It’s arrested development.

Today’s teens are growing up more slowly than their predecessors, new research suggests — meaning they’re less likely to engage in classically “adult” activities like working for pay, dating, having sex, drinking alcohol, driving and going out without their ’rents. The study, recently published in the journal Child Development, dubs this trend a “slow life strategy.”

“The developmental trajectory of adolescence has slowed, with teens growing up more slowly than they used to,” lead author Jean M. Twenge, a professor of psychology at San Diego State University, said in a statement. “In terms of adult activities, 18-year-olds now look like 15-year-olds once did.”

In other words, according to co-author Heejung Park of Bryn Mawr College, the study suggested “teens today are taking longer to embrace both adult responsibilities (such as driving and working) and adult pleasures (such as sex and alcohol).”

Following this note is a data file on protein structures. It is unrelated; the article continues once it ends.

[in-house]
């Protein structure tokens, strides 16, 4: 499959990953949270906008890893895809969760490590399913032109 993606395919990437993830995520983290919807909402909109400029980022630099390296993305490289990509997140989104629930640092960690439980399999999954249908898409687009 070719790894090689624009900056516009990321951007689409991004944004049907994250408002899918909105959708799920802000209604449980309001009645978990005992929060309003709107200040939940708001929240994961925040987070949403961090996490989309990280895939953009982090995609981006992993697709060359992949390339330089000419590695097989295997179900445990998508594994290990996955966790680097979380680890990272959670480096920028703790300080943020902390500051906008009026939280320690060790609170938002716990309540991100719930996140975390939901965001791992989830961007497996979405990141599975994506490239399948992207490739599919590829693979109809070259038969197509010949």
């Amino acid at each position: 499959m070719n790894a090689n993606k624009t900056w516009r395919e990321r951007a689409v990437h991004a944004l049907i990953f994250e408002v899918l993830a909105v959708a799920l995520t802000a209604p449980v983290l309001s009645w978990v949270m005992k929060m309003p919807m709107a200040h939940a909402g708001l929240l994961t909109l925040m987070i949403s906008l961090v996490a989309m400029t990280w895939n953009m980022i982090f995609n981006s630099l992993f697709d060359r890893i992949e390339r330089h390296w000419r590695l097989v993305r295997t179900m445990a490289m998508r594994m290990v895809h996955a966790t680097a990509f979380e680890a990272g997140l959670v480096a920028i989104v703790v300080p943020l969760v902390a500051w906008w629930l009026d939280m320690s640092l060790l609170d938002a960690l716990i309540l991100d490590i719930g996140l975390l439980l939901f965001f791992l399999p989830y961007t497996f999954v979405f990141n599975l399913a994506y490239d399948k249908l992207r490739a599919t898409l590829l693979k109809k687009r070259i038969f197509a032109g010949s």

Meanwhile, adolescents’ apparent decline in working for pay suggests their parents will increasingly have to pony up. The projected cost of raising a child born in 2015 from birth to age 17 — not including college — totals $233,610 for a middle-income American family, according to the U.S. Department of Agriculture’s annual Expenditures on Children by Families report released in January. And kids get more expensive the older they get: Annual expenses were about $300 less for kids two and under, on average, and $900 more for kids aged 15 to 17.

The present research, using seven nationally representative surveys of about 8.4 million people aged 13 to 19 between 1976 and 2016, compared teens across decades based on how they said they used their time. The so-called “adult activities” were less common during periods when median income was higher, life expectancy was greater, women were older during their first birth, and college enrollment came later — and when communicable disease prevalence and family size were lower.

The findings likely aren’t a product of time spent on extracurriculars or homework, the authors wrote — but “may or may not be linked to increased Internet use.”